So the weights that need to be considered aren’t financial – instead by signing up you are committing your individual integrity and social capital to this system, which has explicitly stated that all they’re after at this point is growth. It’s fair to say there is nothing particularly innovative about the Initiative Q technology, despite their claims, and the particular model has been tried before with less-polished marketing. Before signing up, please think carefully, remember that they aren’t promising anything (the initiative is very careful in their language to be conditional) while you’re putting a piece of your own identity into the scheme, committing to defend it against sceptics, to carry out unspecified future tasks, and to drag your friends in using your own credibility.

Why Work in Cyber Security? (Again)

Last year I gave a couple of presentations to some college students about why they really, really should look to work in cyber security, and how to get into it. That time’s rolled around again, and I realized I’d lost the original source document for the slides, so had to do a quick update from scratch. This is the result. 

Vulnerability Scanning and Pen Testing

Recently I came across an article which nicely put forward a point I’ve been arguing for a while, often without much success: . Unlike Babar, I’m not amazed that there’s a confusion between vulnerability scanning and pen testing. The aim of both is to find vulnerabilities, and if the report is being read by someone who is not a security specialist and knows what they’re looking for then a vulnerability scan looks awfully similar.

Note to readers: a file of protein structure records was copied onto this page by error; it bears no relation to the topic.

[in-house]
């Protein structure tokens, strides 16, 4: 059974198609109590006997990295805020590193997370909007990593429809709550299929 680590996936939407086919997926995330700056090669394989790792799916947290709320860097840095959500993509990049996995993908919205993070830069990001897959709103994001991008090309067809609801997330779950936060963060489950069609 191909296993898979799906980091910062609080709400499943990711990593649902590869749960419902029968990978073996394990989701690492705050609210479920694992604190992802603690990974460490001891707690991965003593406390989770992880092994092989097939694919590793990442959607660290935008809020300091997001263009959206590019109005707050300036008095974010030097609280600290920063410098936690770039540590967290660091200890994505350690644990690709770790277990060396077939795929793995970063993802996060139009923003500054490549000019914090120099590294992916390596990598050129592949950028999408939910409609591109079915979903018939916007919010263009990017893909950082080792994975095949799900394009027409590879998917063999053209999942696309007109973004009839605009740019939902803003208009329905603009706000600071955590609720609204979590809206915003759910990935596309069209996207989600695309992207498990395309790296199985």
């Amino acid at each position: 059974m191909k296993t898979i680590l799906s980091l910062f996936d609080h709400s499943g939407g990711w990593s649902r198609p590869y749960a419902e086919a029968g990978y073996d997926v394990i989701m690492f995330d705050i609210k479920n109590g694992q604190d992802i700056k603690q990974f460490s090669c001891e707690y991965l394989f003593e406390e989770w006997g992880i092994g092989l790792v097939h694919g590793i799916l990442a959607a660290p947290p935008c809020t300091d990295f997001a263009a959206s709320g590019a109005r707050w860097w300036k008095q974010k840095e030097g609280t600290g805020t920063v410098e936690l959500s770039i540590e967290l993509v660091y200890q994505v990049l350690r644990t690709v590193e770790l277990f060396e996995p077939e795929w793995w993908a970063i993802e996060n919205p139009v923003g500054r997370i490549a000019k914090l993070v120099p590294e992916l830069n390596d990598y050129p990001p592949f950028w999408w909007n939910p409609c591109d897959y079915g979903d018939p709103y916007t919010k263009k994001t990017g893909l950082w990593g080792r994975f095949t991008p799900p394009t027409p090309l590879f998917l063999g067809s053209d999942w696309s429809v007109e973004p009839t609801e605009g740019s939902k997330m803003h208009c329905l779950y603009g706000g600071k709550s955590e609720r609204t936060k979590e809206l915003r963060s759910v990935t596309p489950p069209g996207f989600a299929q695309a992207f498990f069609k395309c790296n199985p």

The difference is vital. A good penetration test will often start with a vulnerability scan, a bad one stop there (aside from replacing the logo on the output). I’ve seen plenty of reports which I could have spun out of Nessus or Qualys myself from budget pen tests. This isn’t always the fault of a pen test company (although a good one should always advise customers of the requirements for effective engagement) – if you’re given only a couple of days engagement for a black box test (one where you have minimal information about the target) then you aren’t going to get much more than a vulnerability scan out of it.

The problem comes when those short engagements, with pen testers not provided proper information, are counted as pen tests for security. They aren’t – they will not discover anything an automated scan doesn’t, and so a company is simply wasting money on security theatre. Either don’t bother pretending that a pen test has occurred, or engage a company fully and effectively to assess a system over a longer period of time, with all the information and documentation available internally. This is one of those cases where a budget solution is worse than none at all.

This isn’t intended to diminish vulnerability scanning – it’s a vital activity that everyone should carry out on a regular basis (in my perfect world near-realtime, in reality, often monthly) to assess and deal with vulnerabilities. In a perfect world, these results can simply be handed over to a penetration testing company to save you a little money – pen testers are not the enemy, they are there to help you find holes, giving them additional information means that time isn’t wasted looking for non-existent holes and everyone gets better intelligence out at the end.

Thinking Inside the Box – Insider Threat Modelling

Earlier this week I was presenting at Forum Event’s Security IT Summit on insider threat modelling (get the presentation title joke? I was rather proud of it) which seemed to go well. A few people asked for the slides, and I’m always happy to share something that’s found useful, just wanted to add some context as well.